By Bernie Woodall and David Beasley
(Reuters) - The execution of a 56-year-old man convicted of committing a Christmas Eve 1993 double murder in Alabama was put on hold after a U.S. district judge issued a stay and the state attorney general did not immediately appeal, officials said on Thursday.
Jeffrey Borden was convicted of shooting to death his estranged wife, Cheryl Borden, and his father-in-law, Roland Harris, in Gardendale in front of the former couple's children.
The grounds for the stay were not immediately clear. The execution had been scheduled Thursday.
"It will not be tonight," Alabama Department of Corrections spokeswoman Samantha Banks said by phone.
The 11th U.S. Circuit Court of Appeals last week had granted the injunction to allow Borden to challenge the use of the sedative midazolam. Borden's attorneys argued that midazolam does not render an inmate sufficiently unconscious and should not be used in executions.
In Florida, another man also convicted of double murder was still set to be put to death on Thursday barring a late stay.
Michael Lambrix, 57, was scheduled for execution at the Florida State Prison in Starke.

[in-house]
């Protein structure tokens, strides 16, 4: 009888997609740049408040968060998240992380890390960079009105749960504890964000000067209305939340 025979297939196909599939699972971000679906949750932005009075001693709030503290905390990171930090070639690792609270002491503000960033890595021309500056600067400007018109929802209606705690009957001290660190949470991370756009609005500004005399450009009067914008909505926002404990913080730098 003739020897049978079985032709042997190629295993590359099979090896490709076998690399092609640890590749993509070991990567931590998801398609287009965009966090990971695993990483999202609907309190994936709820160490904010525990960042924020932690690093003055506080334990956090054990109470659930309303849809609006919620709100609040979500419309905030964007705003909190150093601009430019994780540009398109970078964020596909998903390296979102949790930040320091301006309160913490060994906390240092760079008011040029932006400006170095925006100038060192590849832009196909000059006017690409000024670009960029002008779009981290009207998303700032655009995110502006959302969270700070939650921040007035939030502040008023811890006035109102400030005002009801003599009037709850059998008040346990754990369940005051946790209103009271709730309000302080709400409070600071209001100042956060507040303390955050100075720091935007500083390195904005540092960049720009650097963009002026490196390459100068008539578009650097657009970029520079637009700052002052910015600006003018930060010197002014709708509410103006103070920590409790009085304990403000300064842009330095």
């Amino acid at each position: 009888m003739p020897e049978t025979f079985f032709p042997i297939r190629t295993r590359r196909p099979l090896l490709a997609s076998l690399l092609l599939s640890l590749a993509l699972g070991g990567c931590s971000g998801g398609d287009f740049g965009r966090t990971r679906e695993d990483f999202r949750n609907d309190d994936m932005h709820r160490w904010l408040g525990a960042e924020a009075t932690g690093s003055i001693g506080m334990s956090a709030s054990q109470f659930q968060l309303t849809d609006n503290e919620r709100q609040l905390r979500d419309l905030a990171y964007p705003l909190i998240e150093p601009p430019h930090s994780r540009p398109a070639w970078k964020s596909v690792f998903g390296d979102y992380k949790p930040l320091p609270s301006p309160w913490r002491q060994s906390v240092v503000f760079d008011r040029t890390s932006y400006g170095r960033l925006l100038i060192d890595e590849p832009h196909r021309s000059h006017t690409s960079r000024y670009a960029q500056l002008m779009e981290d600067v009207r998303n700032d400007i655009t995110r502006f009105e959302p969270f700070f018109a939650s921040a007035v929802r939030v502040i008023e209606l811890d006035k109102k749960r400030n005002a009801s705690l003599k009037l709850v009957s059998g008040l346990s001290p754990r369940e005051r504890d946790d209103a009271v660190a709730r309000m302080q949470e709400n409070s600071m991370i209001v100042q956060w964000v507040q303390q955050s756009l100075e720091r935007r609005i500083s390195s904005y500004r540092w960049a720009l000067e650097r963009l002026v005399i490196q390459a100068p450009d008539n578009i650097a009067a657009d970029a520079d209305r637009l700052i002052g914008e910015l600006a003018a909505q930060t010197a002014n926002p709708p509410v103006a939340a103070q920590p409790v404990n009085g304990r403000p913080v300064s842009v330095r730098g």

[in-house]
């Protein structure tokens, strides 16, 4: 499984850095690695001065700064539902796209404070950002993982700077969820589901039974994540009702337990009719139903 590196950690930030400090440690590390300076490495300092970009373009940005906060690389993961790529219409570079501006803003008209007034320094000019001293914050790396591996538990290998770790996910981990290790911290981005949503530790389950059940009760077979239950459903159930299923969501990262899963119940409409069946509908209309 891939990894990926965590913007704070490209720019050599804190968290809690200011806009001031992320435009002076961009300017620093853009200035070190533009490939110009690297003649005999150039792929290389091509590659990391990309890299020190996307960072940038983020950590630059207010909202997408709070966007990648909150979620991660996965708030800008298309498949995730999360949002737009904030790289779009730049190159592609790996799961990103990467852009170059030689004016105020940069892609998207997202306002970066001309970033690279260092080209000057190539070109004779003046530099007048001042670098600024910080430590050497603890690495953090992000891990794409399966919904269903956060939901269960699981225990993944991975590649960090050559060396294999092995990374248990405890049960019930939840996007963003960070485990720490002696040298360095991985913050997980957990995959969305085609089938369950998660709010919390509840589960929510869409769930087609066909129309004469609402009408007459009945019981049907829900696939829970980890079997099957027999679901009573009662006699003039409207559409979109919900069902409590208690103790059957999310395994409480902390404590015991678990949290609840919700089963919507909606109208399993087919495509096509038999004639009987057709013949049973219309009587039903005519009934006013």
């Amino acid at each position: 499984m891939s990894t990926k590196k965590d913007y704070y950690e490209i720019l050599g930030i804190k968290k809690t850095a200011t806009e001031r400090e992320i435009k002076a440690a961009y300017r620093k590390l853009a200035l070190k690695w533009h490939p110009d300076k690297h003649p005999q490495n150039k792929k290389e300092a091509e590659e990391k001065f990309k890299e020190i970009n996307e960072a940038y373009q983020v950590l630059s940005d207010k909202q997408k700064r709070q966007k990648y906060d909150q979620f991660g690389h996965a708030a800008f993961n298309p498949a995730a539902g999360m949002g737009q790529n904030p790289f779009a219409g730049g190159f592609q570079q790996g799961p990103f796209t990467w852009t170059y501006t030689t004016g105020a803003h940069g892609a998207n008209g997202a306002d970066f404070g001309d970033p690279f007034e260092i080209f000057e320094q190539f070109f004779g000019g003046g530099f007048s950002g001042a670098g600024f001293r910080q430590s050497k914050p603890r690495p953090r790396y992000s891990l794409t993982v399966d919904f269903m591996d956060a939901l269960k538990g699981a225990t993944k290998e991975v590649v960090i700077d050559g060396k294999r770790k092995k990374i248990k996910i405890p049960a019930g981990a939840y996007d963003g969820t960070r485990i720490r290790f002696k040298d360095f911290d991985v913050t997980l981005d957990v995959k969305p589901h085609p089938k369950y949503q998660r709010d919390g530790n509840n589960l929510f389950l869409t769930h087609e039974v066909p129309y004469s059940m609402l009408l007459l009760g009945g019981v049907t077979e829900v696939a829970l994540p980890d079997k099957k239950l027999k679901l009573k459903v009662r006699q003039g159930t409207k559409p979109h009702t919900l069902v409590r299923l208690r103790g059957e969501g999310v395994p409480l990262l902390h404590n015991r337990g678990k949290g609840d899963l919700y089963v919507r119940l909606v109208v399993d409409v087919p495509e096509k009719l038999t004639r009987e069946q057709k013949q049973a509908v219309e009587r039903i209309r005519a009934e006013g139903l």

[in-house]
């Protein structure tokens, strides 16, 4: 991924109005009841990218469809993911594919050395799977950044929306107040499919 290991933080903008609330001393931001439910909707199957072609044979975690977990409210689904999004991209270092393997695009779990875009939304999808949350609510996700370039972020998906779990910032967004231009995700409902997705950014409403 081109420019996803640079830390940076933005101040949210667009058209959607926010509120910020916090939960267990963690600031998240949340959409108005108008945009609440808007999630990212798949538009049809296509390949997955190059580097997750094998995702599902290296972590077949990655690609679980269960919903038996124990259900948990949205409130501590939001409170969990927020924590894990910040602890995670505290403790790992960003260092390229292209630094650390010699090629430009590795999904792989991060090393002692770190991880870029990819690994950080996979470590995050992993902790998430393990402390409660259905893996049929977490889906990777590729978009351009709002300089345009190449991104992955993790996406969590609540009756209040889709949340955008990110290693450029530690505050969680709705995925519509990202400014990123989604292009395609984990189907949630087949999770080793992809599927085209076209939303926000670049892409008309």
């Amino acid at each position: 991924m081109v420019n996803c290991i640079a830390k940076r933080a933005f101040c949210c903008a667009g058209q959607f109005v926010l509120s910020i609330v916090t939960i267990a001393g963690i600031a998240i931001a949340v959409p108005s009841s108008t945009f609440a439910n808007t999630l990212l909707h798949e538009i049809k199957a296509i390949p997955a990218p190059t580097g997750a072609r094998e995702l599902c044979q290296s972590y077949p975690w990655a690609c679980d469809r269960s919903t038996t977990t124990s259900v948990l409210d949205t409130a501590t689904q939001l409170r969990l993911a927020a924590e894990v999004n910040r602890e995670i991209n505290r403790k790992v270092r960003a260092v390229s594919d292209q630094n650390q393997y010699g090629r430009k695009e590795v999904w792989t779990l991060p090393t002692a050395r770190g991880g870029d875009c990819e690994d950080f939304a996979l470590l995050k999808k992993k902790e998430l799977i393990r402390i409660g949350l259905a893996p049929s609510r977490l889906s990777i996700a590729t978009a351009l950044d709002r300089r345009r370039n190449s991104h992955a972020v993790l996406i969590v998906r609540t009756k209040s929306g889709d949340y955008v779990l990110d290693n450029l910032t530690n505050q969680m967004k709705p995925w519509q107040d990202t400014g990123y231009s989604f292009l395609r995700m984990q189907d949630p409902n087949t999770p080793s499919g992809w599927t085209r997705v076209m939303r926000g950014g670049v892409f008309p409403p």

Lambrix was convicted of killing a man and a woman in 1983 in Glades County in southwest Florida after inviting them over to eat spaghetti during a night of drinking, court records show.
Lambrix choked and stomped on Aleisha Bryant and hit Clarence Moore Jr. over the head with a tire tool, according to the records.
But Lambrix said the court system that condemned him overlooked evidence that he said would show he killed Moore in self-defense. Lambrix also said Moore killed Bryant.
"It won't be an execution," Lambrix told reporters on Tuesday at the prison in Starke. "It's going to be an act of cold-blooded murder."
Lambrix is seeking a late stay from the U.S. Supreme Court on the grounds that his death sentence should be considered unconstitutional because justices ruled in 2016 that Florida was allowing judges power that should be given to juries.
Florida's death penalty laws have since been changed so that only a unanimous vote by a jury can condemn someone to death. A jury vote recommending the death penalty after Lambrix's conviction was not unanimous.
(Reporting by Bernie Woodall in Fort Lauderdale, Fla., and David Beasley in Atlanta; editing by Cynthia Osterman and Grant McCool)